On a rainy Friday evening, I walked into the lobby of a Manhattan apartment and was cheerfully checked against “the list” of guests to be admitted to the party. Once upstairs, I was handed blue, disposable booties to protect the floor from my wet shoes, ushered through the door, and then immediately plied with hors d’oeuvres. Finding a cozy corner in the swanky living room, I took on my usual party role of awkard-but-occasionally-clever-wall-flower. I chatted with well-dressed men and bubbly women, people-watching as introductions were made and the living room’s population grew to a small crowd.
Why am I describing a party I attended last Friday? Because this party was, in fact, an immersive theatre performance presented by This Is Not A Theatre Company. Many of the so-called guests were, in fact, members of the company who very convincingly cast doubt as to whether or not they were just there to see the show. Versailles 2015 is a meditation upon privilege, with scenes playing out in the close confines of a small kitchen, bedroom, bathroom–not to mention the specially commissioned dance performance created and performed by Jonathan Matthews within the confines of a bathtub.
Yes, you read that correctly.
Dressed in black slacks and a button-down, a knit vest thrown on top, Matthews moved with characteristic wackiness and sure technique, though the latter was explicity demonstrated only rarely. This seemed to be less a response to the challenges created by the potentially hazardous space and more a decision to look outside of any classical lexicon for material to fit the themes of the evening. Much like the actors’ monologues and dialogue that I encountered later in the evening, there is something exceptionally self-indulgent yet accusatory in the performance.
As I entered the cramped bathroom with three other party-goers, door shut firmly behind us, Matthews was already moving to the rap music blaring through a shower-safe speaker. His song choices, it should be noted, are eclectic in the extreme, firmly placing the work in the age of the playlist. The bathtub was decorated with rubber ducks, and Matthews found ever more inventive ways to arrange and rearrange them, once playacting a conversation between a pair, another time going nose to nose with one on the faucet. Here was perhaps where his musicality was most fascinating, maintaining an internal rhythm that would unexpectedly come perfectly into sync with the driving bass before slipping away once more.
A sudden grand plié in second, back to the viewers standing but two feet away, interrupted this manic redistribution. This moment of comparative calm gave the viewer a moment to breathe, as well as appreciate Matthews’ exceptional physical control as he steadily rose to relevé on beautifully arched feet before dropping his heels and crashing back into the beat.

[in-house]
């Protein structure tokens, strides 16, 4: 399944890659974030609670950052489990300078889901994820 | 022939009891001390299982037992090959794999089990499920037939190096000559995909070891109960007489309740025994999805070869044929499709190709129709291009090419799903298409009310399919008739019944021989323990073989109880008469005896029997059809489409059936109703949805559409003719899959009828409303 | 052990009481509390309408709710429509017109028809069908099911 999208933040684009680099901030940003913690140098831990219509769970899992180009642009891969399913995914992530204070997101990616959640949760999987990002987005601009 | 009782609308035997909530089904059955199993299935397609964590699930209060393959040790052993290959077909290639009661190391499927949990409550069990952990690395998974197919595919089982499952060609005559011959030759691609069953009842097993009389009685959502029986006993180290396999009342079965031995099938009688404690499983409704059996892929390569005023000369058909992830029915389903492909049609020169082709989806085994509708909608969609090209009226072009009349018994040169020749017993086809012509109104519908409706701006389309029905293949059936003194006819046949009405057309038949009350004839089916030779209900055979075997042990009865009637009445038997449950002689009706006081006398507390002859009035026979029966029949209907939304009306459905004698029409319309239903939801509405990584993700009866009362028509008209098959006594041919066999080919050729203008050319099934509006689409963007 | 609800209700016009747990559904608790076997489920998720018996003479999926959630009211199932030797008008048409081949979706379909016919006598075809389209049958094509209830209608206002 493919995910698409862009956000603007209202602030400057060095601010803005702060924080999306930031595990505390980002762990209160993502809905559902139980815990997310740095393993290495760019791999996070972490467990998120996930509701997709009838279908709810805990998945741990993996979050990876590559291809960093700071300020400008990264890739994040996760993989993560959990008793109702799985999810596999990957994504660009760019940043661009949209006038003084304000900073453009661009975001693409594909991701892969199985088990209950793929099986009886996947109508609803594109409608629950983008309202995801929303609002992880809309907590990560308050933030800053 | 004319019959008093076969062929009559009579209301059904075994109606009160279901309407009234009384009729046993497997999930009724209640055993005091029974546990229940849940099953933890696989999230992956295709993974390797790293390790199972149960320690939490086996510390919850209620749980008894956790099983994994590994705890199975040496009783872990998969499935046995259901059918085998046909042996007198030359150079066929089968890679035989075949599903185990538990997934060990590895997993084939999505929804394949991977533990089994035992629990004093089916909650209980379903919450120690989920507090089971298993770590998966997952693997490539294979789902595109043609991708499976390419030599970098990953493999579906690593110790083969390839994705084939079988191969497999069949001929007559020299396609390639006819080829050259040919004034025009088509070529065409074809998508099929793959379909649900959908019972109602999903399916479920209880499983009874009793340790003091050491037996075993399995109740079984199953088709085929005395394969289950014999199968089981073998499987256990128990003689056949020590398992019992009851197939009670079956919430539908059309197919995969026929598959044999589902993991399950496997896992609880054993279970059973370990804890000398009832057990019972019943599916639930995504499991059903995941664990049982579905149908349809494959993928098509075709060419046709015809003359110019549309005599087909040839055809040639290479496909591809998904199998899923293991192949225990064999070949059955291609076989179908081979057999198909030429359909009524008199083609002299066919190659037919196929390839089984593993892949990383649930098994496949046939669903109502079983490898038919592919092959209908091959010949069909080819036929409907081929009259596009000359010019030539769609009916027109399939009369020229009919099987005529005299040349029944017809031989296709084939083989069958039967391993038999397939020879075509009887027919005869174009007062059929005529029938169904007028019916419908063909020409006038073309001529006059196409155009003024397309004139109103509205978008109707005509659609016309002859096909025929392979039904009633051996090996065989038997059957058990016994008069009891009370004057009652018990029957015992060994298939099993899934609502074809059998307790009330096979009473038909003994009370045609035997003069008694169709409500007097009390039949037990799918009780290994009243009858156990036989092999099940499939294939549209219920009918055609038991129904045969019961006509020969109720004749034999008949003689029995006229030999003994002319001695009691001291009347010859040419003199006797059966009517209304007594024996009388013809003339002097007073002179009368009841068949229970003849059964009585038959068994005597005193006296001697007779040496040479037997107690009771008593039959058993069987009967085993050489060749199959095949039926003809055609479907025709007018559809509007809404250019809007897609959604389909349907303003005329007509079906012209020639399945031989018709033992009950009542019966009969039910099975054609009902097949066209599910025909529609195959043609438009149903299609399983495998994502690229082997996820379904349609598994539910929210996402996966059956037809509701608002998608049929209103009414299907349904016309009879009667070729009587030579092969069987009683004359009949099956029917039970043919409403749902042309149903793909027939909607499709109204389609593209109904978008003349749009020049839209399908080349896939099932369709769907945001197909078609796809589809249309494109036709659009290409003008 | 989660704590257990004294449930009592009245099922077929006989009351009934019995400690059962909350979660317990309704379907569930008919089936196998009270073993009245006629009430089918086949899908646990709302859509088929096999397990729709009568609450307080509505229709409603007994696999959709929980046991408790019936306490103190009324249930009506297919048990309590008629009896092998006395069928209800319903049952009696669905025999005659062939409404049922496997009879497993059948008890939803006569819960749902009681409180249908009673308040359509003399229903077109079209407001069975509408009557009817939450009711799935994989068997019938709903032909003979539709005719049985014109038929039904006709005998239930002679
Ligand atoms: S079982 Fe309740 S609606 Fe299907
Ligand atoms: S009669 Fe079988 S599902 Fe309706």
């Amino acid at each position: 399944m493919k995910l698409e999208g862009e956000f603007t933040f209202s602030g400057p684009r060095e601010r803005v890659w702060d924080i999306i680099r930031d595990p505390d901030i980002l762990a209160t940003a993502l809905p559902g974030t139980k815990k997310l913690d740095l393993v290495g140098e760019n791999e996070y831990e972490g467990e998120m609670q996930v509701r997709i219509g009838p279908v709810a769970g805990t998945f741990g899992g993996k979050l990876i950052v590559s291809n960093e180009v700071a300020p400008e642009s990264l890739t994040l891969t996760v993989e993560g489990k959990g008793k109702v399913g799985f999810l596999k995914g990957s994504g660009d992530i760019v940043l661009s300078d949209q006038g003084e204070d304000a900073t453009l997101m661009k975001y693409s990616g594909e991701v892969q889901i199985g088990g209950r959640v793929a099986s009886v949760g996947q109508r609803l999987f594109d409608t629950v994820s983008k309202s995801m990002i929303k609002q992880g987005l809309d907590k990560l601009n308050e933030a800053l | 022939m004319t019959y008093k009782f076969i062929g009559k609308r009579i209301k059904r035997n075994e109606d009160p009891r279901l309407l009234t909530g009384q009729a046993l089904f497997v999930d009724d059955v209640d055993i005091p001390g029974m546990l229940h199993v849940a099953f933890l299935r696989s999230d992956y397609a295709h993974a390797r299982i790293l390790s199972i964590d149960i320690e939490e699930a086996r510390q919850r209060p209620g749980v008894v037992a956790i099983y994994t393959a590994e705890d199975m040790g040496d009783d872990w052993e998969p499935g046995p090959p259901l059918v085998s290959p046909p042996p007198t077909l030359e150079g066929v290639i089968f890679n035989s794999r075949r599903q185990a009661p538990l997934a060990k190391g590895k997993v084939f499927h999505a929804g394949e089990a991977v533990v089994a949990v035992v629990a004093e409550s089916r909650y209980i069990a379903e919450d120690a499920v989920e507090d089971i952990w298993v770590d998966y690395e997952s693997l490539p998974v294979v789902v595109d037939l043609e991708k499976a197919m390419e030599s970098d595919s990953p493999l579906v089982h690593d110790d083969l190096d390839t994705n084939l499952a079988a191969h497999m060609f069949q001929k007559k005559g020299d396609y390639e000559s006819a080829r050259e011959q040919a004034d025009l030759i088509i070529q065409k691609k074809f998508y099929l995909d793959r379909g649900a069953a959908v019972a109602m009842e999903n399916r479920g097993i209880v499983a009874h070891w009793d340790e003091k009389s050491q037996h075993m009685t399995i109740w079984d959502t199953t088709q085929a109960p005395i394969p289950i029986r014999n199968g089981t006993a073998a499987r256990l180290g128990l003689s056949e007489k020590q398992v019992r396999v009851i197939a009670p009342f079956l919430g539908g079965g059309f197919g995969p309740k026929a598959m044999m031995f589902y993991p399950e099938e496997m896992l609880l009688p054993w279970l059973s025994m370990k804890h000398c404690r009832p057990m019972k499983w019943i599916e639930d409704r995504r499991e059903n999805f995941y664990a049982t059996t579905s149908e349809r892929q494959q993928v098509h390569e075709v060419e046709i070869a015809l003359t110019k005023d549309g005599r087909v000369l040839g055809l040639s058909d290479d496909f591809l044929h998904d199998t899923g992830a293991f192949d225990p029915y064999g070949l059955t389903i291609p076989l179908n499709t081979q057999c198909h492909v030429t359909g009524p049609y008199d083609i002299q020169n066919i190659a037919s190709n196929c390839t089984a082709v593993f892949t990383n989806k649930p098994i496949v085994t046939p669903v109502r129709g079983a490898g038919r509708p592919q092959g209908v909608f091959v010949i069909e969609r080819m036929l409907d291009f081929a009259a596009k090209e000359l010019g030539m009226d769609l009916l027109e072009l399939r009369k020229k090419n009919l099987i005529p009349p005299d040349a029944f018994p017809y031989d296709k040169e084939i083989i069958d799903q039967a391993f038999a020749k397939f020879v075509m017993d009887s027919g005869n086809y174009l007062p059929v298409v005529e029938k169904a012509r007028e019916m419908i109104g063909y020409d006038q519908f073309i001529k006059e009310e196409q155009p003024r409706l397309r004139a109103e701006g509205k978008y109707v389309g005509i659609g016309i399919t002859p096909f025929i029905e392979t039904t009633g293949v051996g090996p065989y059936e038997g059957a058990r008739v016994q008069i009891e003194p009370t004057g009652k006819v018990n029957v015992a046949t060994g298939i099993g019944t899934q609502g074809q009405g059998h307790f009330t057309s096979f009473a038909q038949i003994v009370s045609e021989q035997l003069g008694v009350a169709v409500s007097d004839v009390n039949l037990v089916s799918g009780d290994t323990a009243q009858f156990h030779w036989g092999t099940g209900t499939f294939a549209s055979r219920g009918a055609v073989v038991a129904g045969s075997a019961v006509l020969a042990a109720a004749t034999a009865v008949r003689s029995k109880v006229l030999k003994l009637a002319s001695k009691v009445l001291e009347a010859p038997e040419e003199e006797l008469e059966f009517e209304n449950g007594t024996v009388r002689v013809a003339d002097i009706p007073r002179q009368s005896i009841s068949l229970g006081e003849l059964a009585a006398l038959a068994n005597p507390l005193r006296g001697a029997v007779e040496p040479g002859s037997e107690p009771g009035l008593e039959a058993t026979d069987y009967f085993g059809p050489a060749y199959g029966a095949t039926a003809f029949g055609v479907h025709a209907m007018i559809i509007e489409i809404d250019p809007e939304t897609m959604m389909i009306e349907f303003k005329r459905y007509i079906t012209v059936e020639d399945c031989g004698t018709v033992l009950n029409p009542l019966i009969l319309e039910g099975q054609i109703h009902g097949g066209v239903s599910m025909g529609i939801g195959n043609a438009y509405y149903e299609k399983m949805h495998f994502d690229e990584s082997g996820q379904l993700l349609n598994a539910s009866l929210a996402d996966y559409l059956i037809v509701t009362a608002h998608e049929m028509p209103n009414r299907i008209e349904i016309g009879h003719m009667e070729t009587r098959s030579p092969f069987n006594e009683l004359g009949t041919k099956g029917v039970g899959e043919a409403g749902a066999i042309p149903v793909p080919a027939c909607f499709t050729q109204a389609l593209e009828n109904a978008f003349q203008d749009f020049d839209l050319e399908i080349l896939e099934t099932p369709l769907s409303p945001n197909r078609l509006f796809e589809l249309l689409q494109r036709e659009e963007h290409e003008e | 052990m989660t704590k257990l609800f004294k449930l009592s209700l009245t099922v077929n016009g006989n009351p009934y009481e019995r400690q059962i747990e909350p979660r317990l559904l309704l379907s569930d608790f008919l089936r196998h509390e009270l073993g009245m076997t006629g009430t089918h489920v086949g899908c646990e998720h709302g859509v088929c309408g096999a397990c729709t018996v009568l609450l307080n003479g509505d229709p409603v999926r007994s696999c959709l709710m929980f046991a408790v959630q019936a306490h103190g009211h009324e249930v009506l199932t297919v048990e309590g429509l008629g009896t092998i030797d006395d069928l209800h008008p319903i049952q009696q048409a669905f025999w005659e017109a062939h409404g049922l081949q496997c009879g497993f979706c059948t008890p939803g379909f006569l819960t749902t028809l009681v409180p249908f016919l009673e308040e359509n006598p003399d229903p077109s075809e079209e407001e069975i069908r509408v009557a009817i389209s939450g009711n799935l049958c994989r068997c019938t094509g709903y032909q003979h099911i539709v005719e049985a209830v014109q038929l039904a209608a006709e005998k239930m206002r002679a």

Rubber ducks were not the only site-specific element utilized. Matthews swung himself in and out of the tub using a portable speaker, while at other times treating the handrail as his inanimate partner. At one memorable moment he throws his weight wholly off-center, relying on the handrail to keep him on his feet as he executes a devéloppé side and articulates through a flexed foot. At other points he twists himself around so much that his own grip on the handrail leads him into a chokehold created by his own arm.
When viewed as the centerpiece of Versailles 2015, Matthews’ work serves as the visual touchstone for the evening. A snippet of dialogue in the living room about the luxury of having a desk job and exercising in one’s free time immediately brought to mind Matthews’ insertion of a handful of yoga poses, playfully intense, throughout his bathtub dance. In a clever bit of staging, a character monologuing into the mirror the merits of her own vapidity as she carefully reapplies her makeup; this brought to mind Matthews’ purposeful ignorance of his reflection in the midst of an undeniably self-reverential piece of dance.
I hesitate to say much more about the performance as a whole, as part of the delight of the evening was, for me, the element of not being entirely sure what I had gotten myself into, but I will say this much: Versailles 2015 made me think. It blurred the lines between audience and performer, ignored entirely the idea of a fourth wall, and managed to fit in some wonderfully crafted dialogue without (for the most part) losing its connection to reality. And, of course, it gave me a chance to see Jonathan Matthews, with all of the thoughtful wackiness and deliberately unstudied technique that I am coming to view as his signature, dance in a bathtub.
No, I won’t be getting over that bit any time soon.
Photos by June Xie. Courtesy This Is Not A Theatre Company.